As a history buff, I was ecstatic when Darkest Hour came out. Gary Oldman’s performance brought life into Winston Churchill again and the cinematography and editing provided the adrenaline and fear needed when dealing with a foe like the Nazis. However, the ending left me wanting it to continue and include the Battle of Britain. This is partially because it is the natural continuation of the story started in Darkest Hour, but also because it would provide an in-depth look at the international dimension of the battle.
Easter 1916 the Irish Rebellion by Charles Townshend. Published in 2015 by Penguin
I’m going to start this review with a warning: Charles Townshend is one of my favorite historians. I have read few historians who can take complicated messes and break them down into short, easy to understand chapters within a chapter, while also providing keen analysis and insight in a mostly unbiased way. Additionally, his book, the Rising, may or may not have saved my ass when writing my graduate paper.
There are few men who participated in the Anglo-Irish War and the Irish Civil War who have as complicated a legacy as Eamon de Valera. He was a mathematics professor, last man to surrender during Easter Rising, leader of the Dáil and the IRA, instigator of the anti-treaty movement, political outcast, and Taoiseach, and, finally, president of Ireland. He did more to shape the Irish constitution and its relations with both North Ireland and England than any other single person. His decisions didn’t always make sense and he hurt his own legacy as much as it was twisted over the trauma of the civil war and his lengthy presidency. However, it is his legacy and the mythos that surrounded him that makes him an interesting historical figure to study. I will discuss his life and legacy in two different posts. This first post will discuss de Valera’s leadership during the Anglo-Irish and Civil War and the second post will de Valera’s presidency and later period of his life.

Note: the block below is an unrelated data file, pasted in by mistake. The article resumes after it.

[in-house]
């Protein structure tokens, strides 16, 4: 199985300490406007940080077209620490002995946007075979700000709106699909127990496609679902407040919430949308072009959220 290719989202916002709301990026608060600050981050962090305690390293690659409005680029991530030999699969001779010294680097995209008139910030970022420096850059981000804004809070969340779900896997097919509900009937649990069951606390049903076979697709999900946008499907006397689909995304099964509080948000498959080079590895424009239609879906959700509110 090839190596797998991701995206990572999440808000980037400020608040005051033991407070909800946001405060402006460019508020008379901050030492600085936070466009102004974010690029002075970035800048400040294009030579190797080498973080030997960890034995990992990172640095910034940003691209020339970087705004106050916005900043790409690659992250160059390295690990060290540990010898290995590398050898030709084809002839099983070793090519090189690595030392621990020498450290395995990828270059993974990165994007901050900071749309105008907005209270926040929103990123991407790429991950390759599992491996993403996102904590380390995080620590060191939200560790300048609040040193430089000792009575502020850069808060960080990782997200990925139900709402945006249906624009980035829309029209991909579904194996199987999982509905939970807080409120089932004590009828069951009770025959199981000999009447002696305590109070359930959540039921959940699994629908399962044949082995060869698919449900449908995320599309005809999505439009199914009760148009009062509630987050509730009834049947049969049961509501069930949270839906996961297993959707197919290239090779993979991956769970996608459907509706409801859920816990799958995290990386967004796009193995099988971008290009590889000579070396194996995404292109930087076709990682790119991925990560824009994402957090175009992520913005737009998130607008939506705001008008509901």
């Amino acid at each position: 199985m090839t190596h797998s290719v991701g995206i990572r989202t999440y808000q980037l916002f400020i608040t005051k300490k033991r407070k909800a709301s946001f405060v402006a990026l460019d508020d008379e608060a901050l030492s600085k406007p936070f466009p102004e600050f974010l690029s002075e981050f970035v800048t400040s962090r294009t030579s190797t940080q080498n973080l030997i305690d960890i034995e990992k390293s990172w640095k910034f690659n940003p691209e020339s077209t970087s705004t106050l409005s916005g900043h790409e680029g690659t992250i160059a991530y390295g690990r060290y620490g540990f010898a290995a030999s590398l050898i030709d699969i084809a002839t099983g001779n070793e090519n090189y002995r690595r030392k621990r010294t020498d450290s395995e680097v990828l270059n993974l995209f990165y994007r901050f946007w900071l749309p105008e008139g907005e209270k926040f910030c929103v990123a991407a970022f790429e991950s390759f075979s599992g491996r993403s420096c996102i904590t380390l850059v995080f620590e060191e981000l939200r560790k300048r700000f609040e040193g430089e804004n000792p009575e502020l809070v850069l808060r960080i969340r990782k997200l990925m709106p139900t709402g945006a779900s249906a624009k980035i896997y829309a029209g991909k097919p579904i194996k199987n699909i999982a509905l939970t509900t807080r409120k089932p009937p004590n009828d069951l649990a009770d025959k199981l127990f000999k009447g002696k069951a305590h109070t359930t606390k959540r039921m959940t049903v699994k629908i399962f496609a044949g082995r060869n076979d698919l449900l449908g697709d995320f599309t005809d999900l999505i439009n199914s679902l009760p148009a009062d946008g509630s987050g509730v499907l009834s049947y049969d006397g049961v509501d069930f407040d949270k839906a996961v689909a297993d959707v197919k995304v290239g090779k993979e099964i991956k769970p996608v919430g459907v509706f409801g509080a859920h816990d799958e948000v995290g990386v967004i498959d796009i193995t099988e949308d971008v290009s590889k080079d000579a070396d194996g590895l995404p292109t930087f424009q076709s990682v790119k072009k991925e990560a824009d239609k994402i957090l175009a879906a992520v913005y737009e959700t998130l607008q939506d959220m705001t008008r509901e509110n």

Eamon de Valera: A Will to Power by Ronan Fanning. Published in 2015 by Faber & Faber
Because of his many controversial decisions made during the rebellion, civil war, and his long presidency, it is hard to find an objective biography on Eamon de Valera. However, Fanning’s biography is the fairest and kindest book I’ve read on the Long Fellow.
I have recently finished R. F. Foster’s book Modern Ireland 1600-1972 and it got me thinking about land distribution during and after conflict.
In Ireland, Cromwell targeted the land once owned by those who rebelled. This happened to be the elite of Irish society and he redistributed the larger tracts to his followers and Anglo-Irish as well as small tracts of land to Catholics who swore fealty to the crown. The Protestant population was always a minority within Ireland, but because of the land they owned and the favor they received from England, they were able to build a Protestant Ascendancy whereas the Catholics remained poor farmers or out migrated.
Modern Ireland 1600-1972 by R. F. Foster. Published in 1990 by Penguin Books
This book is a concise review of the growth of modern Ireland from 1600 to 1972 that could be divided into two separate books. The first half is an economic and social study of an agricultural society and the second half is a review of how Eamon DeValera shaped Irish history.